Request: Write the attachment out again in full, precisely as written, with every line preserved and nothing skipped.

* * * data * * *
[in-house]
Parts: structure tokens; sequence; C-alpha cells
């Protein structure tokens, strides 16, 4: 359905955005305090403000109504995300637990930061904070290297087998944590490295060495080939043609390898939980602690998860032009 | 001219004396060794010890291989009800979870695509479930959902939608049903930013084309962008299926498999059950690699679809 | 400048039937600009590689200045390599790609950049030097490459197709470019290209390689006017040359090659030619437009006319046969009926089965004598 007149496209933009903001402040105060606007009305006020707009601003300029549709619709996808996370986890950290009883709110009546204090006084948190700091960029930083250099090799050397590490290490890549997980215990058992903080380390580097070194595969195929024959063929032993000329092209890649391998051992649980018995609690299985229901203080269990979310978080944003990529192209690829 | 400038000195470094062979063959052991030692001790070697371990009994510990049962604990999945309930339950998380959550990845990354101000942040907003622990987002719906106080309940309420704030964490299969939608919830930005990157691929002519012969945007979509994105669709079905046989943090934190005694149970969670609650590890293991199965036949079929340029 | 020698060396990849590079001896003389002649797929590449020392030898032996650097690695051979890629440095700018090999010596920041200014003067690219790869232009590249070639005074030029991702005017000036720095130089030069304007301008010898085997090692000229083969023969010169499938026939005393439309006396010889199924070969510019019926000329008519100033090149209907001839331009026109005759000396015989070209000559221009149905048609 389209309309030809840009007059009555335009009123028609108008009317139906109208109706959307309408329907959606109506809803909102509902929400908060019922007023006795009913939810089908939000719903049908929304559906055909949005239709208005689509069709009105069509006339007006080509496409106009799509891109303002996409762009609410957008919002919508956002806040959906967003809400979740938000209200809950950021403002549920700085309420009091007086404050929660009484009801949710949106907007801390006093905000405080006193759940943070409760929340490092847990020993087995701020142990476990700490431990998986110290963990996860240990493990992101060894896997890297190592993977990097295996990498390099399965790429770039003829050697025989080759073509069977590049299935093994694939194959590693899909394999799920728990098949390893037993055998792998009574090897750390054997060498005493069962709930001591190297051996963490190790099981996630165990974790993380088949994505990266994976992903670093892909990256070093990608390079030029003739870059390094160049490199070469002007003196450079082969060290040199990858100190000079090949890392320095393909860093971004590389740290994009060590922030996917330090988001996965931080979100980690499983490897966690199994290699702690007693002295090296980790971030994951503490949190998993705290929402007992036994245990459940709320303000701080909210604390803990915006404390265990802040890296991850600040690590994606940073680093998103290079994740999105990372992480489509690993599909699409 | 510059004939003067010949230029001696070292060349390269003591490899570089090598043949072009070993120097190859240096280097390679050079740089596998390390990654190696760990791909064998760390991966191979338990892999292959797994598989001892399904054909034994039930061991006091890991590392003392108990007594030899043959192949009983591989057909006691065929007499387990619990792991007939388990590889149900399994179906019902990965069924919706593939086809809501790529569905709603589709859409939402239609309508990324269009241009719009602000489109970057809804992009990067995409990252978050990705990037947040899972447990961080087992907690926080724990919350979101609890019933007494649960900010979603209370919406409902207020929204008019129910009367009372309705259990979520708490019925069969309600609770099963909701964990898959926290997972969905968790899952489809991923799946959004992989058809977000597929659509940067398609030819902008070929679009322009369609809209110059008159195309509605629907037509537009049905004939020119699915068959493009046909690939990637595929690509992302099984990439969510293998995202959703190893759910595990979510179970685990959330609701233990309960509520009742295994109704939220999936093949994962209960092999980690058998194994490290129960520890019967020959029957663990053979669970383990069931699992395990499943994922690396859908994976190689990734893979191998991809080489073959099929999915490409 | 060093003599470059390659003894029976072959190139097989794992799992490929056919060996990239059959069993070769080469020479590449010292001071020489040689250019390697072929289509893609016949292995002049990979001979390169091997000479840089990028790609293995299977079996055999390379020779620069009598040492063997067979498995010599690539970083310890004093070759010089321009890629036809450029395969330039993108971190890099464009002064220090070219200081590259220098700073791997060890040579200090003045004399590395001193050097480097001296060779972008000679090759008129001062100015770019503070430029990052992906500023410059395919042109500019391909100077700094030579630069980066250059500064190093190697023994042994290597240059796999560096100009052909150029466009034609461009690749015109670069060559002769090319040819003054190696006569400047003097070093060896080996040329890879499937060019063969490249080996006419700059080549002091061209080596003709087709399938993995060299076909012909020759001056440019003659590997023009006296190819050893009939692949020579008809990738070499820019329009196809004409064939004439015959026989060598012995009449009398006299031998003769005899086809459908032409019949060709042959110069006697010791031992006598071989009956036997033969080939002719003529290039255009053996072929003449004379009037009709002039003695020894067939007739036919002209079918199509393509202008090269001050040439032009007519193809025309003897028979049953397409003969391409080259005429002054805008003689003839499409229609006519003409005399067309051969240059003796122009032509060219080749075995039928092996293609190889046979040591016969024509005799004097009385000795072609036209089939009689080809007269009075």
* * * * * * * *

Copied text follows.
[in-house]
Parts: structure tokens; sequence; C-alpha cells
């Protein structure tokens, strides 16, 4: 359905955005305090403000109504995300637990930061904070290297087998944590490295060495080939043609390898939980602690998860032009 | 001219004396060794010890291989009800979870695509479930959902939608049903930013084309962008299926498999059950690699679809 | 400048039937600009590689200045390599790609950049030097490459197709470019290209390689006017040359090659030619437009006319046969009926089965004598 007149496209933009903001402040105060606007009305006020707009601003300029549709619709996808996370986890950290009883709110009546204090006084948190700091960029930083250099090799050397590490290490890549997980215990058992903080380390580097070194595969195929024959063929032993000329092209890649391998051992649980018995609690299985229901203080269990979310978080944003990529192209690829 | 400038000195470094062979063959052991030692001790070697371990009994510990049962604990999945309930339950998380959550990845990354101000942040907003622990987002719906106080309940309420704030964490299969939608919830930005990157691929002519012969945007979509994105669709079905046989943090934190005694149970969670609650590890293991199965036949079929340029 | 020698060396990849590079001896003389002649797929590449020392030898032996650097690695051979890629440095700018090999010596920041200014003067690219790869232009590249070639005074030029991702005017000036720095130089030069304007301008010898085997090692000229083969023969010169499938026939005393439309006396010889199924070969510019019926000329008519100033090149209907001839331009026109005759000396015989070209000559221009149905048609 389209309309030809840009007059009555335009009123028609108008009317139906109208109706959307309408329907959606109506809803909102509902929400908060019922007023006795009913939810089908939000719903049908929304559906055909949005239709208005689509069709009105069509006339007006080509496409106009799509891109303002996409762009609410957008919002919508956002806040959906967003809400979740938000209200809950950021403002549920700085309420009091007086404050929660009484009801949710949106907007801390006093905000405080006193759940943070409760929340490092847990020993087995701020142990476990700490431990998986110290963990996860240990493990992101060894896997890297190592993977990097295996990498390099399965790429770039003829050697025989080759073509069977590049299935093994694939194959590693899909394999799920728990098949390893037993055998792998009574090897750390054997060498005493069962709930001591190297051996963490190790099981996630165990974790993380088949994505990266994976992903670093892909990256070093990608390079030029003739870059390094160049490199070469002007003196450079082969060290040199990858100190000079090949890392320095393909860093971004590389740290994009060590922030996917330090988001996965931080979100980690499983490897966690199994290699702690007693002295090296980790971030994951503490949190998993705290929402007992036994245990459940709320303000701080909210604390803990915006404390265990802040890296991850600040690590994606940073680093998103290079994740999105990372992480489509690993599909699409 | 510059004939003067010949230029001696070292060349390269003591490899570089090598043949072009070993120097190859240096280097390679050079740089596998390390990654190696760990791909064998760390991966191979338990892999292959797994598989001892399904054909034994039930061991006091890991590392003392108990007594030899043959192949009983591989057909006691065929007499387990619990792991007939388990590889149900399994179906019902990965069924919706593939086809809501790529569905709603589709859409939402239609309508990324269009241009719009602000489109970057809804992009990067995409990252978050990705990037947040899972447990961080087992907690926080724990919350979101609890019933007494649960900010979603209370919406409902207020929204008019129910009367009372309705259990979520708490019925069969309600609770099963909701964990898959926290997972969905968790899952489809991923799946959004992989058809977000597929659509940067398609030819902008070929679009322009369609809209110059008159195309509605629907037509537009049905004939020119699915068959493009046909690939990637595929690509992302099984990439969510293998995202959703190893759910595990979510179970685990959330609701233990309960509520009742295994109704939220999936093949994962209960092999980690058998194994490290129960520890019967020959029957663990053979669970383990069931699992395990499943994922690396859908994976190689990734893979191998991809080489073959099929999915490409 | 060093003599470059390659003894029976072959190139097989794992799992490929056919060996990239059959069993070769080469020479590449010292001071020489040689250019390697072929289509893609016949292995002049990979001979390169091997000479840089990028790609293995299977079996055999390379020779620069009598040492063997067979498995010599690539970083310890004093070759010089321009890629036809450029395969330039993108971190890099464009002064220090070219200081590259220098700073791997060890040579200090003045004399590395001193050097480097001296060779972008000679090759008129001062100015770019503070430029990052992906500023410059395919042109500019391909100077700094030579630069980066250059500064190093190697023994042994290597240059796999560096100009052909150029466009034609461009690749015109670069060559002769090319040819003054190696006569400047003097070093060896080996040329890879499937060019063969490249080996006419700059080549002091061209080596003709087709399938993995060299076909012909020759001056440019003659590997023009006296190819050893009939692949020579008809990738070499820019329009196809004409064939004439015959026989060598012995009449009398006299031998003769005899086809459908032409019949060709042959110069006697010791031992006598071989009956036997033969080939002719003529290039255009053996072929003449004379009037009709002039003695020894067939007739036919002209079918199509393509202008090269001050040439032009007519193809025309003897028979049953397409003969391409080259005429002054805008003689003839499409229609006519003409005399067309051969240059003796122009032509060219080749075995039928092996293609190889046979040591016969024509005799004097009385000795072609036209089939009689080809007269009075």